The fourth segment was a song. I played guitar and sang “Deck the Halls” along with Beena (who is a brilliant alto) and Hyun Suk Jang, a celebrated soprano from Korea. It was utterly silly for me to be singing alongside these professional singers…they are SO amazing! But it was fun…though my mind was still on my MasterChef friends standing over on the other side of the studio!
For the final segment, I was showing the audience how to make a Chocolate-Covered Hazelnut Toffee, which is an easy Christmas gift to make for friends and family. They brought Christian on stage to cook with me, which was funny and ironic, because he was heavily criticized on MasterChef for “stirring” his caramel during a group challenge. (Stirring can cause boiling candy to crystalize, but you really HAVE to stir candy, otherwise it can burn on the bottom and not cook thoroughly on the top. There are many solutions, but mine is to add some glucose (in the form of honey) which prevents the sucrose in sugar from seizing into crystals.) Of course there wasn’t time in 10 minutes to finish the segment, but it was awesome being up there with Christian in front of the audience. I love that guy.
After the show was over and I had met everyone in the audience, we had 2 hours before our appearance at WGN radio, so Suzy took us to Fedora, just 2 blocks from the studio, where she maintains a kitchen to prepare the samosas that she sells at her very popular food trucks, Suzy Samosas. She whipped us up some nutella stuffed dessert samosas and served them piping hot with ice cream and…for my benefit…a pumpkin sauce. I ate until I was stuffed.
After 2 hours of drinking we went to the WGN Radio studio to spend an hour on the Brian Noonan Show. Originally, I was supposed to play guitar and sing Christmas carols with Beena and Hyun Suk. But now that we had a whole crew, including one of my best friends Monty who flew in from NY to see the show, we descended en masse on the studio, overwhelming poor Brian Noonan. He took it like a champ, though, even though he was sort of confused as to why singers from the Chicago Symphony Chorus, contestants from MasterChef, and then Monty…were there in a single group. But we turned it into an hour of laughs and music, and we all had a blast.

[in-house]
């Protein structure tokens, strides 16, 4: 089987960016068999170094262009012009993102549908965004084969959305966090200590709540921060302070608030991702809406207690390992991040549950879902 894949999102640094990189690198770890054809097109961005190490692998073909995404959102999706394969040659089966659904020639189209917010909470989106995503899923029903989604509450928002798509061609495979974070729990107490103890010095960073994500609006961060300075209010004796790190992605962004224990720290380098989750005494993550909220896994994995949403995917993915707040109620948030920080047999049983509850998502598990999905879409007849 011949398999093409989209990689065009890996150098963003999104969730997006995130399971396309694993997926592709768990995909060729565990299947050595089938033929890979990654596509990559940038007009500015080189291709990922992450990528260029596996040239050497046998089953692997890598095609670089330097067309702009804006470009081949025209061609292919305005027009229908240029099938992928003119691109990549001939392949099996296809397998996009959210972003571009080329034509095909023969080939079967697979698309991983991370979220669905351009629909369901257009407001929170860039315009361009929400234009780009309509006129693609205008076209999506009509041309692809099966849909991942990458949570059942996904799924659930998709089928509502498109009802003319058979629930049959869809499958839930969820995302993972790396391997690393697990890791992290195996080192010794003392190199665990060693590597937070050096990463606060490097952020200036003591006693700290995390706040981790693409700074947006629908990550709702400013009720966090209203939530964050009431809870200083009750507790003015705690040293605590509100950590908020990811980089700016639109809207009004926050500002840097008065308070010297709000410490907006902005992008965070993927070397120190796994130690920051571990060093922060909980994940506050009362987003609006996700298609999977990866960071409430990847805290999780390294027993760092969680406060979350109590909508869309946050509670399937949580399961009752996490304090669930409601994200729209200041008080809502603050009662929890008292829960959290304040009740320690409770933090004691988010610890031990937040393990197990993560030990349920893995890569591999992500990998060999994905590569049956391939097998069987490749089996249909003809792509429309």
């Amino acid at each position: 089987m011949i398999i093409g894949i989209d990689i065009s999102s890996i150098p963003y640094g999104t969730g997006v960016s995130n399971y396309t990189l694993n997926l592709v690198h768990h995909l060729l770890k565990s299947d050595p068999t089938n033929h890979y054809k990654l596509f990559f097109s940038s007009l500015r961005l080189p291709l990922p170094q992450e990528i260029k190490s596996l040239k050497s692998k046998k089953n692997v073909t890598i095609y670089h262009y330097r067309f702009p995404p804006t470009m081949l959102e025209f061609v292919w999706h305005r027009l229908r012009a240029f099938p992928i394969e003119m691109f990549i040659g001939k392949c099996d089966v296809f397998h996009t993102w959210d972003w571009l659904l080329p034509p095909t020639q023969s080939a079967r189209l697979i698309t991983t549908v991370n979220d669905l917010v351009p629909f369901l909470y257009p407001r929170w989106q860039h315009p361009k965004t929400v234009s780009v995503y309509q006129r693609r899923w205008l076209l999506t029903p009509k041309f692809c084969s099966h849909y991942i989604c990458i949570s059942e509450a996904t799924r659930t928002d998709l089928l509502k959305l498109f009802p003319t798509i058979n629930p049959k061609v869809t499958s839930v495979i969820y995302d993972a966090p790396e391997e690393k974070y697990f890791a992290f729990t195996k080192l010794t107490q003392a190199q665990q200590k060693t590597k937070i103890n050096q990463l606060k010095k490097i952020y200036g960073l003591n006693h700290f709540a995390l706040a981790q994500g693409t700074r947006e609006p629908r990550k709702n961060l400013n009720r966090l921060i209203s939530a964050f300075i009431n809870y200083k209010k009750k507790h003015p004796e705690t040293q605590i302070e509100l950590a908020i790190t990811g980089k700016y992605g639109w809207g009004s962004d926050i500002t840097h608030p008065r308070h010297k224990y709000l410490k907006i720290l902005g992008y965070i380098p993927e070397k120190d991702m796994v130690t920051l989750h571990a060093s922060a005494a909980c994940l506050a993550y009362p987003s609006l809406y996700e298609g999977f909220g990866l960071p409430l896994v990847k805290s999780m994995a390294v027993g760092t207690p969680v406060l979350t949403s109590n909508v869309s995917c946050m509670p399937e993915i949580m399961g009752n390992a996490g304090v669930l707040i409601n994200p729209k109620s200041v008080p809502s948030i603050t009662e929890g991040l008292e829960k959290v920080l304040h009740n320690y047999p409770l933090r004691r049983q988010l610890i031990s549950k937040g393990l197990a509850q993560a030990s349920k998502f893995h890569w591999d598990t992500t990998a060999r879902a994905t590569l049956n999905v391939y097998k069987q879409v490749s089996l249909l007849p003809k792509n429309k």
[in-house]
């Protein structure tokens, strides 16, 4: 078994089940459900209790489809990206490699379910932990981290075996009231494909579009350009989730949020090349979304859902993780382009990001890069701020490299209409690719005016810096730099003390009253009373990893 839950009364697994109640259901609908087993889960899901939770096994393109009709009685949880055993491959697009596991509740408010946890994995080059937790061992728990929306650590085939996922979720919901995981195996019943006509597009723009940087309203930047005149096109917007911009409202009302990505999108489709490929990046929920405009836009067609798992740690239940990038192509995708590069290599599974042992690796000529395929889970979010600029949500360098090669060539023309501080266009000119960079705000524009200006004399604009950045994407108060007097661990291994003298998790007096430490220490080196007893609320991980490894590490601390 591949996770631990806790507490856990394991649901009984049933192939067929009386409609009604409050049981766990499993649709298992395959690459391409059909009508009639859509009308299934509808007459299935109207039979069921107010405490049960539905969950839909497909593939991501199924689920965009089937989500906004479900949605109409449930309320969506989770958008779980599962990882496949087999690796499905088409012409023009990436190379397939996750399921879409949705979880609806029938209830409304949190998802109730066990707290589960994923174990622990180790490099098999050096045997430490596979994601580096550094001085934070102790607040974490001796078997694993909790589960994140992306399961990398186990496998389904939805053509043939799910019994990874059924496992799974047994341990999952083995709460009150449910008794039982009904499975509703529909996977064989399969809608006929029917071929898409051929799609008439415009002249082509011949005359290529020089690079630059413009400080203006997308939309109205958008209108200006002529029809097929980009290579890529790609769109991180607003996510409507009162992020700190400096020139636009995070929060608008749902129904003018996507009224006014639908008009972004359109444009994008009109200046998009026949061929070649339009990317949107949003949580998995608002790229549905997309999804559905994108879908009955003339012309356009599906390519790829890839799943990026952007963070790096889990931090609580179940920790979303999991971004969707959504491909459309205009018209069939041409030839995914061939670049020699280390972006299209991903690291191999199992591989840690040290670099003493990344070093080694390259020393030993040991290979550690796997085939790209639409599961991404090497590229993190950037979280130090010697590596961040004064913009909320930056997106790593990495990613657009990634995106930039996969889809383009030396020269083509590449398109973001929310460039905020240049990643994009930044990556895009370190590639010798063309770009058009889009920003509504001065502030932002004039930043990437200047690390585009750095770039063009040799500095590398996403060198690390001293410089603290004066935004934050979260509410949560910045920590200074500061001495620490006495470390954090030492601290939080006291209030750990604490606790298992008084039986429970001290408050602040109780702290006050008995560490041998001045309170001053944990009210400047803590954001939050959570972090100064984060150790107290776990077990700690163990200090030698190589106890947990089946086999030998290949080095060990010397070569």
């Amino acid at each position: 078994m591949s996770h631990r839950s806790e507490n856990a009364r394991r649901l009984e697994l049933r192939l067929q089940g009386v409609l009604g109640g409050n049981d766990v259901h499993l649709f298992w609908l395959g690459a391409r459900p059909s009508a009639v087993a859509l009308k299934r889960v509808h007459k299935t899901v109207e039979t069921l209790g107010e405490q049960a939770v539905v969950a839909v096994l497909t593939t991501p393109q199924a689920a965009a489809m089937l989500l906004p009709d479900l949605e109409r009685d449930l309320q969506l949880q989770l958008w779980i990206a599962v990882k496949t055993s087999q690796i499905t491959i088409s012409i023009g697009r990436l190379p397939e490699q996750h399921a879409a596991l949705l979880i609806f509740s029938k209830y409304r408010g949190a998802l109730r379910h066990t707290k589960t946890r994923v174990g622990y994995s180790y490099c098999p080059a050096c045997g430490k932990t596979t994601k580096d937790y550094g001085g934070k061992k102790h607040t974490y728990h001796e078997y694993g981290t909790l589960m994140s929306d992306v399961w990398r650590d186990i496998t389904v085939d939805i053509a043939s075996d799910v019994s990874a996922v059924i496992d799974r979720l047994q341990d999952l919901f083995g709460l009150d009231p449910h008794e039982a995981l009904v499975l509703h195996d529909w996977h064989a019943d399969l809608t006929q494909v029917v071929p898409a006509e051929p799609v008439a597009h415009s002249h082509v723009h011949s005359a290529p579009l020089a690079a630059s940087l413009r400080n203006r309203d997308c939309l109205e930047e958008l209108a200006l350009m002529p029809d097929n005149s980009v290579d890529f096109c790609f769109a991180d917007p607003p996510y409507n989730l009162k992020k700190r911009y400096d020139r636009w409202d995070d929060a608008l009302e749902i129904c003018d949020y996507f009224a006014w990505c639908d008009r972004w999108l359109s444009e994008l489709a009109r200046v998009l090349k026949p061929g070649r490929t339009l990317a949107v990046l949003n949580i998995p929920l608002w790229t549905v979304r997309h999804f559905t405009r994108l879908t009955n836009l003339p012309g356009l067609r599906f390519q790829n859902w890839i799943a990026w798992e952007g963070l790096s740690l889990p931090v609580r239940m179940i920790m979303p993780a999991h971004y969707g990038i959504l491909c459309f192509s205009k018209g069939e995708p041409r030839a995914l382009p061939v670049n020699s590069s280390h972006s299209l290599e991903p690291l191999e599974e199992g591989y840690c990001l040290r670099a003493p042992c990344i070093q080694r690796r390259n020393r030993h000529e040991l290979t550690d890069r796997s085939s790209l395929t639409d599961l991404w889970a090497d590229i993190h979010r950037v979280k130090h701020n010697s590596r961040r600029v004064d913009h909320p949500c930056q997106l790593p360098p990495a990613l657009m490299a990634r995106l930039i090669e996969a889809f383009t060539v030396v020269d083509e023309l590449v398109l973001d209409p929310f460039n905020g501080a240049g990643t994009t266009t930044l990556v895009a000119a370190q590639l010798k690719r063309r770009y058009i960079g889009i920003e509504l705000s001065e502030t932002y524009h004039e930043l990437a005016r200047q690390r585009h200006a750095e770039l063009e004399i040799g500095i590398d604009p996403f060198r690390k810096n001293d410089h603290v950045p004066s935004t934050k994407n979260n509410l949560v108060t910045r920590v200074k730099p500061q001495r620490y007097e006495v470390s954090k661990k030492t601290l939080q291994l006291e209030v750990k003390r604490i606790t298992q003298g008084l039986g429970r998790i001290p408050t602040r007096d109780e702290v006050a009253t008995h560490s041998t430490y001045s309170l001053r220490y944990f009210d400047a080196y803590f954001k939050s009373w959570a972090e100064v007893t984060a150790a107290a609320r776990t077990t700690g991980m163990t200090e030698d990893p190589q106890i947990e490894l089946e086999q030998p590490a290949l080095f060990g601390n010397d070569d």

If you want to listen to the segment, you can download it as an mp3 here, but I warn you…it’s almost an hour long and it’s filled with some truly ear-splitting Christmas carols when all us drunk folk are piping at the top of our lungs. Luckily, these are interspersed with a few verses where just the Chicago symphony folk are singing. (Well, technically I’m singing tenor with them, but these are professional opera singers, they easily drown out my meager voice!)
Yes, you may have noticed that Christian’s sweater is lit up. The crafty fool MADE this from a thrift store sweater and some battery-powered LED lights. It was inspiring jealousy in my friend Monty, and the two developed a radio rivalry that eventually inspired an ad-lib song by Beena. It was a pretty crazy hour. I wish the whole thing was on video.
Luckily, Suzy took a few clips with her iPad, and you can catch the orneriness here:
It includes an ad-lib segment from Yours Truly, something about making Figgy Pudding and getting drunk.
After the show, Tony had to head home, as he had an hour-long drive. So Suzy took me and Christian and Monty on a tour of her favorite Chicago hotspots, including Moe’s Tavern, where Suzy has designed a drink called Suzy Sangria which is STUPENDOUSLY good. It is a tangy, tart, spicy blend of juices and alcohol, topped with a jalapeno that contains habanero-infused vodka. I had 2 and could have had a gallon. DELICIOUS.
This is what you look like after a few Suzy Sangrias:
Before we knew it, it was 3am and I’d been running all weekend on practically no sleep. Monty and I excused ourselves back to his hotel, but Christian stayed to party up the town with Suzy. (We left him a key to our room in case he needed it later. He did…he burst into our room at 4am and jumped in bed with us and we laughed and told stories for an hour. Christian Collins is a crazy person and I love him for that!)
Of course, it was such a fun night that I missed my flight the next day. But that’s what happens when you visit dear friends.
This was an amazing weekend! Videos of the Christmas special will be uploaded soon, and I promise to post them. Thanks to everyone who made this event so special!